Looking Backwards to Go Forwards? Europe at a Crossroads
Newcastle University, 3-4 July 2017
Founded in 1967, UACES celebrates its 50th anniversary in the same year as the UK prepares to end its membership of the EU. In that light, this year’s conference is dedicated to exploring the current challenges confronting the EU, the historical developments, which have led to them and perspectives on the EU’s future. Panelists will be speaking to one or more of these themes:
- What can Europe’s recent past tell us about the situations in which it finds itself today?
- Can we learn from the past in confronting the challenges of the present and future?
This two-day conference provides a friendly environment for researchers in various disciplines of European Studies to present their work, receive feedback and dialogue with each other. It offers an ideal introduction to the UACES community. Research presentations will be complemented by a keynote address and roundtable discussion on the future of European Studies.
Register for free on Eventbrite. Advance registration is required due to capacity limits. Please note that registration is open to all early career researchers and students; you do not have to be a UACES member to attend.
Funding for Presenters
UACES is able to offer up to 100 GBP towards travel expenses to/from Newcastle.
We can also offer up to 40 GBP towards accommodation expenses on 2 July 2017 and up to 40 GBP towards accommodation expenses on 3 July 2017.
Please read the full Terms and Conditions of Funding before submitting an abstract/proposal.
We can offer funding for up to 50 delegates (eligible up to 3 years after submitting their PhD). This funding will be allocated following the conclusion of the competitive Call for Papers.
All presenters will produce a completed research paper (6000-8000 words), blog post, podcast or policy brief, which will be made available online.
This conference is organised with the support of the Erasmus+ Programme of the European Union.
Politics Building and Law Building (37 and 38 on campus map)
Newcastle upon Tyne
Tyne and Wear
Newcastle is the most populous city in North East England and historically constitutes a central economic and cultural node of the United Kingdom. As a member of the Eurocities network, it helps shape the relationship between European urban development and EU institutions, contributing in the process to a shared European future.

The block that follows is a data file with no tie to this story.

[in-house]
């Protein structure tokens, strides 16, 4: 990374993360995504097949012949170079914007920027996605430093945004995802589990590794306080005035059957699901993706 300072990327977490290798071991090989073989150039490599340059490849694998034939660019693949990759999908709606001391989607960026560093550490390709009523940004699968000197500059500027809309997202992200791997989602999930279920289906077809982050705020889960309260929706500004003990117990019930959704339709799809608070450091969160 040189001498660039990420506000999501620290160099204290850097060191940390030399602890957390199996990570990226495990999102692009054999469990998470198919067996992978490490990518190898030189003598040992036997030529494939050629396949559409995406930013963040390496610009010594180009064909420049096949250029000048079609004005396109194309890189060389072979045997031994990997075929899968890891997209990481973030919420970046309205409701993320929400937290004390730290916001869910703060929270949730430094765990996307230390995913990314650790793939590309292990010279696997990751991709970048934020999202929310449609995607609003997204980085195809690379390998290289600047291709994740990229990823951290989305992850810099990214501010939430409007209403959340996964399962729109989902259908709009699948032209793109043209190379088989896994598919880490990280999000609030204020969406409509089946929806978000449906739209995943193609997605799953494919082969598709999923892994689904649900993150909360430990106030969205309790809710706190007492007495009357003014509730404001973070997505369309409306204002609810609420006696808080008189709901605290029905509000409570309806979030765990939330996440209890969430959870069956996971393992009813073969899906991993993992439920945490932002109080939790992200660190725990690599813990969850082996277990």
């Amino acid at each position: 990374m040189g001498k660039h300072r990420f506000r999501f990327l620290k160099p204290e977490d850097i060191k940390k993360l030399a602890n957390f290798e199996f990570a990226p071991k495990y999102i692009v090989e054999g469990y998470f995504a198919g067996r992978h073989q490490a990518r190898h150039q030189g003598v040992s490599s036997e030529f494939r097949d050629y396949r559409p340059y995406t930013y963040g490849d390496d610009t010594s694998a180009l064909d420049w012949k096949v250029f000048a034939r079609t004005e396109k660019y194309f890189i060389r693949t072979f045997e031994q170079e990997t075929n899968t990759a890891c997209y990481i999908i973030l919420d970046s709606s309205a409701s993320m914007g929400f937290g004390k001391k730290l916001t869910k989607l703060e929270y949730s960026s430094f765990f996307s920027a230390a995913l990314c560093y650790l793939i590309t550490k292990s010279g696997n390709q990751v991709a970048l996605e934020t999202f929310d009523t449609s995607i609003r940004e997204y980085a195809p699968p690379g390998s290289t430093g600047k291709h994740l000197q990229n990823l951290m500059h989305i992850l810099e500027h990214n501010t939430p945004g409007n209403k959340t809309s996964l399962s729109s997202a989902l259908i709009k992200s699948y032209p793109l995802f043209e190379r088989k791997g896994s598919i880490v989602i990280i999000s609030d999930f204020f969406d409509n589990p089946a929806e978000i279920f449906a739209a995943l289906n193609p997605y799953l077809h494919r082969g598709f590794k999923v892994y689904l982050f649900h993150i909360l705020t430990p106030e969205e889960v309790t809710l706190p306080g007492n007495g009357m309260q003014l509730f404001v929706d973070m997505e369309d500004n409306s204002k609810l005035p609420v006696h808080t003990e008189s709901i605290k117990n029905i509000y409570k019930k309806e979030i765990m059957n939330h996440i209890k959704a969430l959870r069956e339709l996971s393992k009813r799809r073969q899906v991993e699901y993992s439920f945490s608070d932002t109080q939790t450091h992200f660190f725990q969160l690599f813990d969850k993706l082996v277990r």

Travel and Accommodation
Newcastle upon Tyne is well-connected with all major cities in the UK. There are frequent and often direct services from, for example, London (ca. 3.5 hours), Peterborough (ca. 2.5 hours), Birmingham (3.5 hours), Doncaster (ca. 1.5 hours), Leeds (ca. 1.5 hours), Manchester (ca. 2.5 hours), Liverpool (ca. 3 hours), York (ca. 1 hour), Durham (15 min), Edinburgh (1.5 hours) and Aberdeen (ca. 4.5 hours) among others.
By air travel
Newcastle has an international airport which is serviced by a number of direct national and international flights. The list of airports with direct connections includes Belfast, Cork, Cardiff, Southampton, London or Bristol, Paris, Amsterdam, Brussels, Dusseldorf, Berlin, Warsaw, Krakow, Geneva, Turin, Venice and Innsbruck among others. But even if no direct flights are available, Newcastle International has some very good connections across the continent.
If you prefer travelling by coach, National Express as well as Megabus provide frequent services from cities all across the UK.
Newcastle offers a range of hotels and hostels at reasonable prices. Hampton, for example, is centrally located right next to the train station (15 mins walk to the venue). A Tune Hotel is located at the quayside, close to the river and about 20 minutes walk from the conference venue. Premier Inn has recently opened a new branch at The Gate, ideally located in between the train station and conference venue and close to St James’ football ground.